The first museum up on the docket was the Rijksmuseum. The building alone is a work of art, made entirely of brick and spanning a large area. The museum is dedicated to arts and history in Amsterdam, and houses a massive amount of art spanning all the way from Medieval times through the 20th Century. We spent 3 hours on one floor of the museum alone before hitting our art quota, and then we headed out to find some lunch.
We settled on a bargain eats restaurant called B & B Lunchroom, which served us up a couple of tasty sandwiches. After that we headed in the direction of the Amsterdam Pipe Museum, and stopped off for a beer next door. Their menu was impressive, so we refueled with a couple of brews before heading over to the Pipe Museum.
The Pipe Museum is housed above a small pipe shop, and the proprietor was a grumpy man who was not pleased about having to scan in our Museumkaarts. But once we were done dealing with him, we met our tour guide – a nice guy, probably in his early 30s who had an impressive knowledge of pipes. The pipes on display spanned hundreds of years of history, and boasted intricate carvings from diverse locales.
After our short tour, we headed toward one of the main squares and saw a sign that read “Frosty Pints” for 3 euro…of course we had to go in. After going in and ordering a couple of pints, we noticed a sign inside that read “4x Fireball” for 6. This seemed to good to be true if the “6” was the cost, so we asked the bartender. He confirmed that yes, the shots were 4 for 6 euro, and proudly proclaimed “Welcome to Hell!” as he poured them for us. We chatted him up for awhile, and when we were cashing out to leave he brought us each a shot of Jaeger on the house to welcome us to Amsterdam and to “keep us warm” 🙂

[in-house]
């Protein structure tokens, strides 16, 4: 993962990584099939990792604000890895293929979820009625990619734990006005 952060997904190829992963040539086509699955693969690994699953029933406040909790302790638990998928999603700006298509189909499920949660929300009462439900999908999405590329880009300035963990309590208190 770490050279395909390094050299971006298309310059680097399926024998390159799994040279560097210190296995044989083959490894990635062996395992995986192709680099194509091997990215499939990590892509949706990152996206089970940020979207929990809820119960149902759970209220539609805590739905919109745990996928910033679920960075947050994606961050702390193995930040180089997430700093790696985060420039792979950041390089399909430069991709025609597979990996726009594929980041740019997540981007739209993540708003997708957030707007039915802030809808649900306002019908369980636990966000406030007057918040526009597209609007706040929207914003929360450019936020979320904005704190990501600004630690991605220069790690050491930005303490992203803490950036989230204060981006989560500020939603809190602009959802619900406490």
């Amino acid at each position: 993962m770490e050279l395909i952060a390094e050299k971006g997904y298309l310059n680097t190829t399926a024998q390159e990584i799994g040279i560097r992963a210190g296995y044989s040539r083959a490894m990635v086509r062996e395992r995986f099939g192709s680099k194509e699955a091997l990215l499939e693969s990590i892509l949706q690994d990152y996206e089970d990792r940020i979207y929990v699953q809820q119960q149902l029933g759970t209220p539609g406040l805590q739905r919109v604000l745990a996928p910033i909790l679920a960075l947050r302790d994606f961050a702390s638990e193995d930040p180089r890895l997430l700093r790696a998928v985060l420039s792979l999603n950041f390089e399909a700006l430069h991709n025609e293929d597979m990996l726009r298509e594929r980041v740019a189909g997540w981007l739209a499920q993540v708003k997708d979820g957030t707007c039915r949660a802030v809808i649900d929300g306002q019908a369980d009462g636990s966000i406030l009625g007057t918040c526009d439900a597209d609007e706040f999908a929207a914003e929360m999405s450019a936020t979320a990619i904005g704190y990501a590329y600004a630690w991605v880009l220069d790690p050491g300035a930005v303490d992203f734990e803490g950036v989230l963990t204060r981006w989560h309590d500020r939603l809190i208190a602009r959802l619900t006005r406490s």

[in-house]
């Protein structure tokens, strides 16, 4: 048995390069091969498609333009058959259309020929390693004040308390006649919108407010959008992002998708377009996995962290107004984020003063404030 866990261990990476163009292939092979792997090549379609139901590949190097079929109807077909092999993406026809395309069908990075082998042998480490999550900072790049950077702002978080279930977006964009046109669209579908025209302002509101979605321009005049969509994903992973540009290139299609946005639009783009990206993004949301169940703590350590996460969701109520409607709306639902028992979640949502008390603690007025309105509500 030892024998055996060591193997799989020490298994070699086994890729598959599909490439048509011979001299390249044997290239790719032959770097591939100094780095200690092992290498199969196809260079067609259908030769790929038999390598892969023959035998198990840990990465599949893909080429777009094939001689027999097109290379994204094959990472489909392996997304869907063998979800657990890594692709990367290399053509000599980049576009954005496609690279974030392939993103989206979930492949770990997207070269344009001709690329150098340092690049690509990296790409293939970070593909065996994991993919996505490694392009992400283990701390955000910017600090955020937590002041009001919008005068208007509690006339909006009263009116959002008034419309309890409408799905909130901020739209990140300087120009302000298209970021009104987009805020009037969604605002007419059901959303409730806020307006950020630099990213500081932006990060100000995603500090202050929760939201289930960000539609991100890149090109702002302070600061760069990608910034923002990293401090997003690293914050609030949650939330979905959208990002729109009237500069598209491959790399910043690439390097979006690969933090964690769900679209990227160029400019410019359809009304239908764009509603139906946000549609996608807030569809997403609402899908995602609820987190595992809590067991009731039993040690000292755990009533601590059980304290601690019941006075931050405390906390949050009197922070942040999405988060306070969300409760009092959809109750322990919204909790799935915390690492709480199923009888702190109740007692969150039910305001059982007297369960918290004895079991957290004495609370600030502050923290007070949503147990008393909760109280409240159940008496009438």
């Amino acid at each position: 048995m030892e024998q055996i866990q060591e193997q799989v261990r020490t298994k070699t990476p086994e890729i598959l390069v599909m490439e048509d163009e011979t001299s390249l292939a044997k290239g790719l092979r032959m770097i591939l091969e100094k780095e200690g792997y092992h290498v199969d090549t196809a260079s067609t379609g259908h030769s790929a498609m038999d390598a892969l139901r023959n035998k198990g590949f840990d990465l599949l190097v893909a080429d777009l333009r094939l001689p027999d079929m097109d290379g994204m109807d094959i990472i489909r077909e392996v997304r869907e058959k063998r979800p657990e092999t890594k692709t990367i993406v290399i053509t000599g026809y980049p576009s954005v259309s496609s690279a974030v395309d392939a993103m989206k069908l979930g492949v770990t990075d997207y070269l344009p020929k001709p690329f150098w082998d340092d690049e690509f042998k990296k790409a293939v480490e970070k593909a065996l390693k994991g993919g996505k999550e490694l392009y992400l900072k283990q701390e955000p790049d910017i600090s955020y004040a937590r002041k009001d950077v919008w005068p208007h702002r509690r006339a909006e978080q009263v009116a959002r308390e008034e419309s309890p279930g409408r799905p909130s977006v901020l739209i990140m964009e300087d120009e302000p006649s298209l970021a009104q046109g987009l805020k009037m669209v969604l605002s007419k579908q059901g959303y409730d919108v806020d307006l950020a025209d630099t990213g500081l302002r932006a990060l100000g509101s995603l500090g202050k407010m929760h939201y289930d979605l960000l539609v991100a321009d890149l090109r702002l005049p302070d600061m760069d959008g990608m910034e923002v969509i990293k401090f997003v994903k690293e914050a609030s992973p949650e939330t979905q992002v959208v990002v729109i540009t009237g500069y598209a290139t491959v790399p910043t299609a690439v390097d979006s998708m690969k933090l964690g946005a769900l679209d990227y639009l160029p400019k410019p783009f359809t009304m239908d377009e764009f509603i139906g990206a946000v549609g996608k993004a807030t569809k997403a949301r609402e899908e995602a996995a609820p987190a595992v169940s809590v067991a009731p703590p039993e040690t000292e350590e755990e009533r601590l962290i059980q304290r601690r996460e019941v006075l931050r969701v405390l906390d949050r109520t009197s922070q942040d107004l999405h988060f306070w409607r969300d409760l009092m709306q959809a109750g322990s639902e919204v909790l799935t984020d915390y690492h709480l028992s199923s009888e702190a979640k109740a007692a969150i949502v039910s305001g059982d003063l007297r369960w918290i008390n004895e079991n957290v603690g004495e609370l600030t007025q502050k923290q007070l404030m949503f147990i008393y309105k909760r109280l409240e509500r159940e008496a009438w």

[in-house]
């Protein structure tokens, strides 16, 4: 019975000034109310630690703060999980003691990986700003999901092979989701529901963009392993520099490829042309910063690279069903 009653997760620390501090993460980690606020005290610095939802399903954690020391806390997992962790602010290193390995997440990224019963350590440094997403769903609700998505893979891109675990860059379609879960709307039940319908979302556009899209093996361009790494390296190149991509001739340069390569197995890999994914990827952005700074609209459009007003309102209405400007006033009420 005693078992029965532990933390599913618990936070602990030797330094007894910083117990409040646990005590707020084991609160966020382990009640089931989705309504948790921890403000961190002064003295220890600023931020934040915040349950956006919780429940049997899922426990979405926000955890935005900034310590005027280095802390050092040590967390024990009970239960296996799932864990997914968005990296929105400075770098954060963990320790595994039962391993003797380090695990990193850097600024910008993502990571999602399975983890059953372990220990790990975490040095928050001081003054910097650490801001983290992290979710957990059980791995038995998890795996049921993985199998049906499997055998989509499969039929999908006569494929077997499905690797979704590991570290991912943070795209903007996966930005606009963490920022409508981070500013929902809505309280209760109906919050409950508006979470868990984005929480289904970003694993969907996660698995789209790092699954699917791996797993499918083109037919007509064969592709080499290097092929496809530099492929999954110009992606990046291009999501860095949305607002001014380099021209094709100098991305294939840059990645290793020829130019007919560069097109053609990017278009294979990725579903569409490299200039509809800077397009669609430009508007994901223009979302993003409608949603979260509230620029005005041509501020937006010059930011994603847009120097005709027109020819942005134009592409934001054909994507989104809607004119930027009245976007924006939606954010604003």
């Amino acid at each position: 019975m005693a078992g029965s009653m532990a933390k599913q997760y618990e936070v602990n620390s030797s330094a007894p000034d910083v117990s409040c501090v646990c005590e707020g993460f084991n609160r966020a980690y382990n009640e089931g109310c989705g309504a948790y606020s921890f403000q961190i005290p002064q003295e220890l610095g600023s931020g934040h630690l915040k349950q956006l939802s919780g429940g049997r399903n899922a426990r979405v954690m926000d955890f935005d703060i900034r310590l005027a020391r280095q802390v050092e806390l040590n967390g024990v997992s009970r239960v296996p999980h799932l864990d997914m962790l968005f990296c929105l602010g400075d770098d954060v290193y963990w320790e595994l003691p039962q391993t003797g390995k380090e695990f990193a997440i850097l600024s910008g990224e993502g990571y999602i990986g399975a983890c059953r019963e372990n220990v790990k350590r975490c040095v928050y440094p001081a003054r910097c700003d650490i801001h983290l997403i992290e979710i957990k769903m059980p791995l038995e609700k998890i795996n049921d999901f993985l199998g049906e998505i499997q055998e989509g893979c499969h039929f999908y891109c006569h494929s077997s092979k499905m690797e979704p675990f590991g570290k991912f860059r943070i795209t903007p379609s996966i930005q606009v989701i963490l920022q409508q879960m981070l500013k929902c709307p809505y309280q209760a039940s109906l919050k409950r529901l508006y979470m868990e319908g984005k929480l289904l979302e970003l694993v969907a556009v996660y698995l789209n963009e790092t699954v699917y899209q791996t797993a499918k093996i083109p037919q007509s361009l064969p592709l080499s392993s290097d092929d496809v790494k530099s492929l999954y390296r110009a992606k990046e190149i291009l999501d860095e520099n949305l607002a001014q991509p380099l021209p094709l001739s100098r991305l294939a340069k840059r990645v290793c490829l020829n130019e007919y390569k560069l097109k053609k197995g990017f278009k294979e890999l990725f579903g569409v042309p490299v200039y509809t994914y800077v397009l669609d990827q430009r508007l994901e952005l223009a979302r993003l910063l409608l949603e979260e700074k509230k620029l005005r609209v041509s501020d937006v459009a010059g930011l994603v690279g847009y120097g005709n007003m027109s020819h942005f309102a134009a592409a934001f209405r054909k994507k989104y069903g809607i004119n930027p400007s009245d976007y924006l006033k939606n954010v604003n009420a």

We wandered around the city for a few more hours, saw a few of the famed “coffeeshops” (aka weed store/smoking spots) and took in the sights of the canals, grabbed some cheap dinner at a noodle restaurant (Wok to Walk), and headed back to tuck in for the night.
We made an effort to wake up earlier so we could get some more sightseeing in, and then headed toward the Van Gogh Museum. The Van Gogh Museum was dedicated to all of Van Gogh’s art and personal history, as well as those other artists who he was influenced by or went on to influence. We saw a couple of famous paintings of his: Almond Blossom and one of his Sunflower series. Overall the museum was very cool and informative.
After the Van Gogh Museum, we decided to hit up the Stedelijk, which is Amsterdam’s modern art museum. We saw some pretty wacky stuff in this museum that kind of left us wondering if we had just seen art or trash…but I suppose that’s the way modern art rolls.
After we were done at the Stedelijk, we were both pretty beat so we headed back to our AirBnB to take a nap and regroup. Post nap, we rounded up some Tex-Mex from down the street and then called it an early night.
We woke up early to get packed up and squeeze in a little more sightseeing. Our host graciously offered to let us store our things past checkout time so that was really helpful. Once we’d gotten our things packed and moved out of our room, we headed back to the Rijsmuseum to fit in the remaining three floors before leaving town. This time, we went in armed with the Rijsmuseum app that contained guided audio tours for each respective floor, and they were super awesome. One of the highlights of the day was seeing the special collection on display which included large wooden ship models, old school guns and swords, jewelry, and musical instruments.
After we knocked out the rest of the floors at the Rijksmuseum, it was time to hit the road again. We returned to the house to grab our packs, and then set off to catch the train to The Hague, our next stop!